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Hampshire firefighters help create mobile field hospital

The new mobile field hospital during an exercise

Hampshire Fire and Rescue Service has helped to design Britain's first mobile field hospital.

The tent-based facility would be used in disaster zones. It can be transformed into a medical centre with 40 beds for up to 90 days. The UK has become the sixth country to have a mobile field hospital.

According to Robin Bates from Urban Search & Rescue (USAR) who was the project section leader in charge of accommodation and logistics, the facility is impressive.

The hospital is most likely to be used in disaster zones or at severe flooding incidents

"The work that has gone into this is incredible. To be able to go to a disaster zone and immediately put up such a vital lifeline will make a huge difference to those in need.

"As well as treating the injured, this hospital will be able to help prevent minor injuries becoming major with a team of highly trained trauma doctors and nurses.

"This facility will save lives without a doubt and improve life for people who have lost everything in countries where the infrastructure has been completely wiped out."

– Urban Search & Rescue (USAR) crew manager Robin Bates


More than 3,000 children hospitalised for self-harm

Mental health care provision for young people is under the spotlight

According to recent figures, more than 3,000 children in the south east were hospitalised for self-harming themselves last year.

The total number of children treated in England and Wales in that same time period was 19,000.

Common pressures on teenagers include - bullying, pressures at school, and emotional abuse - all issues which can require professional help.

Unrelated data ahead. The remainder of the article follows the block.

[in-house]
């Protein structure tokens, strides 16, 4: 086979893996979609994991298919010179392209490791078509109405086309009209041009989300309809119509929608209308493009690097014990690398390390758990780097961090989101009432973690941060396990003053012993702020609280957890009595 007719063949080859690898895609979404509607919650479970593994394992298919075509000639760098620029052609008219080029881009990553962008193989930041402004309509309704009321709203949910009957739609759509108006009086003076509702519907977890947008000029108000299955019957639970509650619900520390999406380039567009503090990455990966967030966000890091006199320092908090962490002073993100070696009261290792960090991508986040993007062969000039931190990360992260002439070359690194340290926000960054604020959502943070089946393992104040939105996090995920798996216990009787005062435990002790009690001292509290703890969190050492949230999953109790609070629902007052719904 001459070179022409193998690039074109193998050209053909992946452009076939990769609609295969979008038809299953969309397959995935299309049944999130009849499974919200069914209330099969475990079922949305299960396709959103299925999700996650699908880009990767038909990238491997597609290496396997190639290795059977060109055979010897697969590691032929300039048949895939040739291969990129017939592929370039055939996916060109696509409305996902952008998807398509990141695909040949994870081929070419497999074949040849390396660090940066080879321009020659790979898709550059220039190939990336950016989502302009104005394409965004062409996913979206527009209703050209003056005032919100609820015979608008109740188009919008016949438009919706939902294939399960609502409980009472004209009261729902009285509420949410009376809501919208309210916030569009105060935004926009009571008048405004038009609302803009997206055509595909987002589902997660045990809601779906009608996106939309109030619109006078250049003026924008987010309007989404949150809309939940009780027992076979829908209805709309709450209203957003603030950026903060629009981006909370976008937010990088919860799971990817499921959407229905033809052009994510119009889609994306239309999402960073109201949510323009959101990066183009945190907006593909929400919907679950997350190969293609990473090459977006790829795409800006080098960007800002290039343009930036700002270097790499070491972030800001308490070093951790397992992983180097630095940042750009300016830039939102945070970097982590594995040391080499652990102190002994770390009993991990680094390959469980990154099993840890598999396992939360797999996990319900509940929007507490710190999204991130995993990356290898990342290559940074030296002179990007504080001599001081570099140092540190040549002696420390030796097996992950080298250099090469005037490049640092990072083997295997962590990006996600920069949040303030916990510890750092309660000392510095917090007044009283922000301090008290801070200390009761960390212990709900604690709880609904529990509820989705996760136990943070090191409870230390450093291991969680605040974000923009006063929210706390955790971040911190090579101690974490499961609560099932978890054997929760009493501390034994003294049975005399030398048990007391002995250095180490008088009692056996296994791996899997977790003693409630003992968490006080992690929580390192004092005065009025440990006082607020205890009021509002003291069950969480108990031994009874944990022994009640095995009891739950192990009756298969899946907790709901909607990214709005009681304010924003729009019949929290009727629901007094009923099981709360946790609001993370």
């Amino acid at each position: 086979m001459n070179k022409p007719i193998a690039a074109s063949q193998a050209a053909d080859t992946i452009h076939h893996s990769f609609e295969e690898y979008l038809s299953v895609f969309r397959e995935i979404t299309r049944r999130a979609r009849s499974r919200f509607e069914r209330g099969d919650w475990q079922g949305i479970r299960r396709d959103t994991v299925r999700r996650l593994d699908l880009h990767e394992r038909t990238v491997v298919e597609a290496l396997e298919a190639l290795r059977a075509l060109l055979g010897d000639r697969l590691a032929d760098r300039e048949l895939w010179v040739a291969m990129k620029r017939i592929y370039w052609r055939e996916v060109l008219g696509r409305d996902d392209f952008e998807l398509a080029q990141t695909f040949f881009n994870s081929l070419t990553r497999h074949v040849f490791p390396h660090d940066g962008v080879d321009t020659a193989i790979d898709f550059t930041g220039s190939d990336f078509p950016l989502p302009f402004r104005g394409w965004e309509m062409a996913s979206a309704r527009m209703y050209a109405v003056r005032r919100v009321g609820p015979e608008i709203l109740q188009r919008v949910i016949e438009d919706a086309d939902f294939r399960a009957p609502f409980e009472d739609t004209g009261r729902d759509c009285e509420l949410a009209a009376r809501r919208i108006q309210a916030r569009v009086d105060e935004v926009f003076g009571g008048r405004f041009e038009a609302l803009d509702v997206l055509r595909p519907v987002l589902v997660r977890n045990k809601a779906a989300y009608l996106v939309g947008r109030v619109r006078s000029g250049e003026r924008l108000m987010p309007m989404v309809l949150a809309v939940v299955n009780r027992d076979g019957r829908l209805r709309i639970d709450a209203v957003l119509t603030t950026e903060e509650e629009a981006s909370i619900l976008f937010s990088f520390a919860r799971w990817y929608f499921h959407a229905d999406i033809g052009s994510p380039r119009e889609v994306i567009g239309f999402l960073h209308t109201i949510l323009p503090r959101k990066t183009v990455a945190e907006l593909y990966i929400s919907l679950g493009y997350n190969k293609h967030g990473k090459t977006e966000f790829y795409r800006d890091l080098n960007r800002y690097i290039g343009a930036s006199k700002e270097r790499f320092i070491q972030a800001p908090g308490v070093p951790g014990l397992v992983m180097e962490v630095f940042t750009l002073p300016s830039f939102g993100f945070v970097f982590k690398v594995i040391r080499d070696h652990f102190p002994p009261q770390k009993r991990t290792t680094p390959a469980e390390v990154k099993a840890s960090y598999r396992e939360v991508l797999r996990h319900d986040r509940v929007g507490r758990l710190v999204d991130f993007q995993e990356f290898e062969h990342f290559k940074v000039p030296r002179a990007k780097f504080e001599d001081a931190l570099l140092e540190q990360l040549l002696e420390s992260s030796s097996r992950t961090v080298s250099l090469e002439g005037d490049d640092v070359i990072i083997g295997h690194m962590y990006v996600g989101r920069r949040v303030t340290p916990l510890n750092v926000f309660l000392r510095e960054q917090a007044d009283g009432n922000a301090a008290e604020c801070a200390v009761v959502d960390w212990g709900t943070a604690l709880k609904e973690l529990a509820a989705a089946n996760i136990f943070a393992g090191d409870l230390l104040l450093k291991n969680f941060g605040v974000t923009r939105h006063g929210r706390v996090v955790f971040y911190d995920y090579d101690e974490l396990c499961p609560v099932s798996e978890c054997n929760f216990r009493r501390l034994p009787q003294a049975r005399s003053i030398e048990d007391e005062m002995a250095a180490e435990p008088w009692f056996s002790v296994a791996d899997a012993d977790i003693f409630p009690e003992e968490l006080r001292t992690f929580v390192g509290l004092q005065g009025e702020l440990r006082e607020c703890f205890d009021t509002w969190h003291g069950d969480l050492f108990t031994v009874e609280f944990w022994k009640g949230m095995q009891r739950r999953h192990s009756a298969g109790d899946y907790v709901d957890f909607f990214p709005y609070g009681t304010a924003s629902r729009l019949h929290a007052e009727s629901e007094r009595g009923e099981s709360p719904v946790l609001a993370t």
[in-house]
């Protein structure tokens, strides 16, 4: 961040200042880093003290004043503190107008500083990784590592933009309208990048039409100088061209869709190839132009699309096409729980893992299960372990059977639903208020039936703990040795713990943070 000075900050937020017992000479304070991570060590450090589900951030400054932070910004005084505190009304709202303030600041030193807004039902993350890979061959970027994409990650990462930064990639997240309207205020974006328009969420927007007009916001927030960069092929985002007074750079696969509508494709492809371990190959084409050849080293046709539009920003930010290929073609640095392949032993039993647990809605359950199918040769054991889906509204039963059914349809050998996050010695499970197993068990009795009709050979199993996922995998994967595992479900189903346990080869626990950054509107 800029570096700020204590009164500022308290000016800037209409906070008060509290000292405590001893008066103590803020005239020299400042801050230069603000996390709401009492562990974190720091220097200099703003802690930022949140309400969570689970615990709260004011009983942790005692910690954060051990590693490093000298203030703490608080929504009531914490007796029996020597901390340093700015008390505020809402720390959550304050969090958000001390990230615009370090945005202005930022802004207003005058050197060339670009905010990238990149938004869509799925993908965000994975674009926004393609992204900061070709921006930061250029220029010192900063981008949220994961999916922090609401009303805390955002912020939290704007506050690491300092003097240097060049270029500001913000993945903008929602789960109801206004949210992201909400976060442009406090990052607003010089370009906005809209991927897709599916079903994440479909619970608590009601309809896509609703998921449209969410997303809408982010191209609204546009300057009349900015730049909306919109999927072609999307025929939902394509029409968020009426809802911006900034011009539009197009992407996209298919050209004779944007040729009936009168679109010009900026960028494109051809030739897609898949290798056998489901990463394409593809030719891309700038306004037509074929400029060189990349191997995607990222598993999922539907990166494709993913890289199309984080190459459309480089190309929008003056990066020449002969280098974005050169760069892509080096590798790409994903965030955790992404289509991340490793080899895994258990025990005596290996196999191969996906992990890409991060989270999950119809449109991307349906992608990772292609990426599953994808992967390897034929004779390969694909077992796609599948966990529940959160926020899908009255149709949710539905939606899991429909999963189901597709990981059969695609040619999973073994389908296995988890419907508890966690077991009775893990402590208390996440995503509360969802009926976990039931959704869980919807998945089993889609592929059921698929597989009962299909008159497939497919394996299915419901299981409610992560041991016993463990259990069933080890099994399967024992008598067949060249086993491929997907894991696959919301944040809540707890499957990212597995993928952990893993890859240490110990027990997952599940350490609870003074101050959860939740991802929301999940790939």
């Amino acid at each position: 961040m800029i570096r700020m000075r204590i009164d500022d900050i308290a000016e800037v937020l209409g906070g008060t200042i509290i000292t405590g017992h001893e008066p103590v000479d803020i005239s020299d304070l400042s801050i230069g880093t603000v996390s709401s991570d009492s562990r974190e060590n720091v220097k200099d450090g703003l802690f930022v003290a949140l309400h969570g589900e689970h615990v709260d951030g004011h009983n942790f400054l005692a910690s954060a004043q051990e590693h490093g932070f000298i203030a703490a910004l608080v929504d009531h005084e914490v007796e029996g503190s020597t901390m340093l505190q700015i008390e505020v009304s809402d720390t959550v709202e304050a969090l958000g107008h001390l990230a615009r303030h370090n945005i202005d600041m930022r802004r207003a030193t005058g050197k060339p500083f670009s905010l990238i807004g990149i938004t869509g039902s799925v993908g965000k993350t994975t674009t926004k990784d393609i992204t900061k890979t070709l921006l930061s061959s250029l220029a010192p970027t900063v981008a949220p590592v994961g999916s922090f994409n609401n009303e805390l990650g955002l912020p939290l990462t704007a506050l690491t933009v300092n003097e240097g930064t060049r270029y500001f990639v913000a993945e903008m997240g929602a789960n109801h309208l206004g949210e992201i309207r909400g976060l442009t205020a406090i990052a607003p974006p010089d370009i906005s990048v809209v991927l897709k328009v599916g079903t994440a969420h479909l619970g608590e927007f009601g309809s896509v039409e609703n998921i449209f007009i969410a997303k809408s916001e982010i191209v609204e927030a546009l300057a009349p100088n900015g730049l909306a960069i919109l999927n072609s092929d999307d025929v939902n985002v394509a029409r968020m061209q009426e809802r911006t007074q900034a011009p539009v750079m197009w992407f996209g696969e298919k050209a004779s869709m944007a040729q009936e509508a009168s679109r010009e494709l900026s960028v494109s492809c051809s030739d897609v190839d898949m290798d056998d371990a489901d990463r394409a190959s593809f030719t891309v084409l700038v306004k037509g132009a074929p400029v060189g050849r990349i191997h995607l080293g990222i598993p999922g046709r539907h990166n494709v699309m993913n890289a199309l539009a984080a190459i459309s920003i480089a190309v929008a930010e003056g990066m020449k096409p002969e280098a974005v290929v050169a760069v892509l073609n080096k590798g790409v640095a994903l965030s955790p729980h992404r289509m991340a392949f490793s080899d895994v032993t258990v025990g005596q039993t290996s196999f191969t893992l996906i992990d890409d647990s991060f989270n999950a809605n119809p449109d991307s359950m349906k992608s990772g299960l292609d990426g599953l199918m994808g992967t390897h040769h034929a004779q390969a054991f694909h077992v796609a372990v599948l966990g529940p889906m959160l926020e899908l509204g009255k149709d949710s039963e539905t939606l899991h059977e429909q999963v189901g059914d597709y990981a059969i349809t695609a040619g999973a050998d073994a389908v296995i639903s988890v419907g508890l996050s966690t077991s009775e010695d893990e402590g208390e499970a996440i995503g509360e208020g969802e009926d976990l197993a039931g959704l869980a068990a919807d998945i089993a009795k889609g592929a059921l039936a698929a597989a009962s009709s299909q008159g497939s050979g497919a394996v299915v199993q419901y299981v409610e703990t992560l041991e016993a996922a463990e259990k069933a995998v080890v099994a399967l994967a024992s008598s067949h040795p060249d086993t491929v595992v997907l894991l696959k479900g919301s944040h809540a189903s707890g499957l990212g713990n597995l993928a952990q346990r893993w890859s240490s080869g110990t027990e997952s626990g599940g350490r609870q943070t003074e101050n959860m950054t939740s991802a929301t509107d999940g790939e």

Julie Harrison's report contain details of the troubles that some young people have experienced - that you may find upsetting.

The interviewees are Aimee Wilson, Dr Paul McArdle, a Consultant Child and Adolescent Psychiatrist; and Zoe Gilder, from the Child & Adolescent Mental Health Service.

If you have been affected by any of the issues in the report or would like some advice. You can contact the following organisations:

ChildLine, the NSPCC, the Samaritans, and Mind the mental health charity.


Woman jailed after refusing to move brother from care home

A devoted sister - jailed for refusing to allow social services to take control of the care of her brother, a victim of dementia - today spoke of her astonishing ordeal.

Teresa Kirk, who's 71 and from Saltdean near Brighton, was ordered by the controversial Court of Protection to move her brother from a care home in Portugal - which he loved - to a care home in England which she says he would have hated.

As John Ryall now reports, when she refused to co-operate, she was handed a six-month prison sentence.

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